Trump impeachment schedule: What to expect from Senate trial

Andrew Buncombe
In the unlikely event the Senate voted to impeach the president, he would be replaced by Mike Pence: Getty
In the unlikely event the Senate voted to impeach the president, he would be replaced by Mike Pence: Getty

The president has called it “a charade”.

His lawyers have termed it part of a broader “illegitimate partisan effort to take him down” by Democrats.

But whether he likes it or not, Donald Trump has been impeached by the House of Representatives, and the “trial” of those articles is about to be heard in the Senate.

Much of what will play out over the coming days and even weeks, remains unclear.

Late on Monday, on the very eve of the start of proceedings, the Republican leader in the Senate, Mitch McConnell, issued a set of rules which he said will govern how the proceedings take place. Yet even at this stage, as many things are fluid as they are fixed in stone.

What will happen on Tuesday January 21?

The impeachment process trial resumes at 1pm EST (6pm GMT) on Tuesday. It is likely that very soon after it convenes, the chamber will be asked to vote on a resolution to govern the proceedings. Late on Monday, Mr McConnell proposed a condensed, two-day calendar for each side to give opening arguments. It also pushes off any votes on witnesses until later in the process, rather than up front, as Democrats demanded.

According to Mr McConnell, after the four days of opening arguments – two days per side – senators will be allowed up to 16 hours for questions to the prosecution and defence, followed by four hours of debate.

Will there be any witnesses?

Democrats have been pushing to be permitted to call several witnesses, among them former and serving White House officials, to give evidence. While some Republicans in the Senate have not ruled out supporting such a move, it has now become clear a decision regarding those witnesses will not be decided on Tuesday unless Democrats are some how able to force the issue. On Monday the Democratic leader in the Senate, Chuck Schumer, termed the Republican plan a “cover-up”.

When will the prosecution and defence be heard?

Once the rules have been adopted, Democratic House “managers” who form the prosecution team will begin to present their case against the president. It is unclear whether that will start on Tuesday or the next day. One report said the first evidence would likely be aired on Wednesday. When the House managers have finished, the president’s team will respond with its opening arguments.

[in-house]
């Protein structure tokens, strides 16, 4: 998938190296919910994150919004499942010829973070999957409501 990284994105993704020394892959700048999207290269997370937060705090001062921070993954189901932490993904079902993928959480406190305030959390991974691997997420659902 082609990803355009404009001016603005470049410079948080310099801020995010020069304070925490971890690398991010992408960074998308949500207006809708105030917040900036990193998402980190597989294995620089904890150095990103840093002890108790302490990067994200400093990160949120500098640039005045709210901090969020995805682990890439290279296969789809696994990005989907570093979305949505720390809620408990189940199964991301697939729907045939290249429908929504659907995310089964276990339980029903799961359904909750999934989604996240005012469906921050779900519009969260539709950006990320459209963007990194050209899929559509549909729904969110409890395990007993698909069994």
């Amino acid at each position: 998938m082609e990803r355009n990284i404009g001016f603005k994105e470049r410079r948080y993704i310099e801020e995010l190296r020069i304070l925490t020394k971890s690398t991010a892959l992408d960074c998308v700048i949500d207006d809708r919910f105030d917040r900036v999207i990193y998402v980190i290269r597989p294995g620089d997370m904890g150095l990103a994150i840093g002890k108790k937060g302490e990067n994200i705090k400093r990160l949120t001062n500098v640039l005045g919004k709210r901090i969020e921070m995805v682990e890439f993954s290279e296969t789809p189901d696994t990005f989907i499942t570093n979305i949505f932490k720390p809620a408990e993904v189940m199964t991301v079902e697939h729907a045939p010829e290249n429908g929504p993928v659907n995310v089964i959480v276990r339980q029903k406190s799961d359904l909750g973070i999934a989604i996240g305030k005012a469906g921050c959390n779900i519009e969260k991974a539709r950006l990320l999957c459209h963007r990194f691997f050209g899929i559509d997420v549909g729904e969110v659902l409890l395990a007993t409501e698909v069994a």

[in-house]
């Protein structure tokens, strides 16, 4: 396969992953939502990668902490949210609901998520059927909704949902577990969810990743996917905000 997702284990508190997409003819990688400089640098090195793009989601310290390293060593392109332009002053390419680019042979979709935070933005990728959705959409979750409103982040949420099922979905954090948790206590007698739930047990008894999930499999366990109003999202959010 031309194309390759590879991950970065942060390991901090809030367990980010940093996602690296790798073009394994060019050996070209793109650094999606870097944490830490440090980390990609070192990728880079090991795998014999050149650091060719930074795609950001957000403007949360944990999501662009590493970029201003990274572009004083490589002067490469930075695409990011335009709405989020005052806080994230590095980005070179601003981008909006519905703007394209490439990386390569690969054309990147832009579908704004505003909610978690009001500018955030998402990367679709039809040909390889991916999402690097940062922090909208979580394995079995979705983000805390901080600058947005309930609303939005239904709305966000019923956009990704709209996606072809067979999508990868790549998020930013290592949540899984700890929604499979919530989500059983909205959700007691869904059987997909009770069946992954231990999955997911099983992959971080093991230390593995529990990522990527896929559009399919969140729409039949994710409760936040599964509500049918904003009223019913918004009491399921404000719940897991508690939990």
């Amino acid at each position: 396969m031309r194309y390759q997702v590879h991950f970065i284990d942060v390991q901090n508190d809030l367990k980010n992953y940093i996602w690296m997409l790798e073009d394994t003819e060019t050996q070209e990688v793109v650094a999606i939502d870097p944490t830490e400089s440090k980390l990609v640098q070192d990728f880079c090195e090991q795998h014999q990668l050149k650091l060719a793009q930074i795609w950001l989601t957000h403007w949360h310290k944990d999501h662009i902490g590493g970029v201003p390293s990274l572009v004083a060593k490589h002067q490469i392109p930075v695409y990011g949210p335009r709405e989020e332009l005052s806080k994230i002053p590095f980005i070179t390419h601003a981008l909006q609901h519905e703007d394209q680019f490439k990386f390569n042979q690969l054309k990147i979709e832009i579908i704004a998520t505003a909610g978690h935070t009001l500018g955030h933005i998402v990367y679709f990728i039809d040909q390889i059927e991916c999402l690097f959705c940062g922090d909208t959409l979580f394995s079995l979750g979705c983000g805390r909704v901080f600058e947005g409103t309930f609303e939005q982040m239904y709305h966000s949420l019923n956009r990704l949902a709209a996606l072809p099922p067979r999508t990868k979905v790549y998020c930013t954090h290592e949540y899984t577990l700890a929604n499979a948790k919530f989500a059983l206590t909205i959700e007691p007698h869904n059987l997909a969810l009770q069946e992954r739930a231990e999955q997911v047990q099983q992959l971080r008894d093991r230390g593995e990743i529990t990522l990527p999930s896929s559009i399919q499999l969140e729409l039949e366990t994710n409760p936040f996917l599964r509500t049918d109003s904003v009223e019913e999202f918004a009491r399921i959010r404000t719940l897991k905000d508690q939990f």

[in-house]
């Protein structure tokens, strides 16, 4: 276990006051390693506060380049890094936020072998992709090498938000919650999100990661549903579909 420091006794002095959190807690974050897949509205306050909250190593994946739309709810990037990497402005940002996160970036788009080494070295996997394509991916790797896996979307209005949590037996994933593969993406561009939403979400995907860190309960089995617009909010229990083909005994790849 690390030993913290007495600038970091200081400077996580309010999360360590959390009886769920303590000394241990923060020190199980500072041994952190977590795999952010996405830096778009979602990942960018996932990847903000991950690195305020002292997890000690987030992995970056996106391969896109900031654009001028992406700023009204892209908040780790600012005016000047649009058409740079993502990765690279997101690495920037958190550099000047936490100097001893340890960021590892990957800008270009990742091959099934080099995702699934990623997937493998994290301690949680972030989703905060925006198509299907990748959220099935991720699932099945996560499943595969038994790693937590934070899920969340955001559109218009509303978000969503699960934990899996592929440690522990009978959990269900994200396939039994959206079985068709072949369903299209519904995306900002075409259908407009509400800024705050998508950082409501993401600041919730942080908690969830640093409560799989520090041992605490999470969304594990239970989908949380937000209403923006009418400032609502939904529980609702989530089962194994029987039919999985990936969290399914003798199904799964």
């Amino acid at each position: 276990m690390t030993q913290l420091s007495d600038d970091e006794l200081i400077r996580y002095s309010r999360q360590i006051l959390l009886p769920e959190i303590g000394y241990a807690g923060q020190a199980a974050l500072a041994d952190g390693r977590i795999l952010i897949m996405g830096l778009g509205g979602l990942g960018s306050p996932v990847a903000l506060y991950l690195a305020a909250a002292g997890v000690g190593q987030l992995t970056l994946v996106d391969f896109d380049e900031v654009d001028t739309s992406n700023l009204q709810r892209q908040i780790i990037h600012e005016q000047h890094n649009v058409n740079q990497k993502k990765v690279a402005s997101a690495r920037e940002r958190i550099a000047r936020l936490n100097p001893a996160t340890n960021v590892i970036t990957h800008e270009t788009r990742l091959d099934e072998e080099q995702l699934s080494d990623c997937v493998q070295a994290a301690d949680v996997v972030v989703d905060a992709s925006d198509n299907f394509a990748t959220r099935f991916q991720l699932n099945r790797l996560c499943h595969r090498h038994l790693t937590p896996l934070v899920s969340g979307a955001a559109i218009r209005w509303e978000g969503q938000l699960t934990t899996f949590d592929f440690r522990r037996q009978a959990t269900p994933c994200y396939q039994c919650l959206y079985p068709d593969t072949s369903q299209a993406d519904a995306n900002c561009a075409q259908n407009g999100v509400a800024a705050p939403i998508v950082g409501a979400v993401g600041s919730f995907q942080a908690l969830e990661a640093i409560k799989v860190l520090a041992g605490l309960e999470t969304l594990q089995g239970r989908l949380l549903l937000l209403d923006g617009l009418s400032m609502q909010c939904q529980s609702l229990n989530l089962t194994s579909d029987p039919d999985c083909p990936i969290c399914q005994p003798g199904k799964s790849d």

Could the White House seek to have the two articles dismissed?

Reuters quoted a senior aide to the Republican leadership as saying lawyers for Mr Trump could move early in the proceedings to ask senators to dismiss all charges. It said such a motion that would likely fall short of the support needed to succeed.

So what about witnesses such as John Bolton?

CNN pointed out Mr Connell’s resolution also said after presentations from the impeachment managers and the president’s legal team and then 16 hours of questions from senators, the Senate will consider “the question of whether it shall be in order to consider and debate under the impeachment rules any motion to subpoena witnesses or documents”.

When will the senators actually vote?

It had been expected that because of the ongoing wrangling, no such vote would take place before the end of January or beginning of February. If Mr McConnell gets his way, that process could be quicker than anticipated.

Are any Republicans likely to vote to impeach Trump?

At this point, no. In the unlikely event the Senate voted to impeach the president, he would be replaced by Mike Pence.

What else is on the president’s agenda?

On 4 February, a day after Democrats hold their first primary ballot of the 2020 political cycle in Iowa, Mr Trump is scheduled to deliver the annual State of the Union address to a joint session of Congress.

How does all of this impact the president’s re-election chances?

Assuming he is cleared by the Senate, the president will continue to portray himself as a victim of Democrats’ ill intentions. It will likely harden support among his base. What remains unclear is whether it helps earn him new supporters. Most likely, by November 2020 so many other things will have played out that impeachment is far from the minds of most voters.

Additional reporting by agencies

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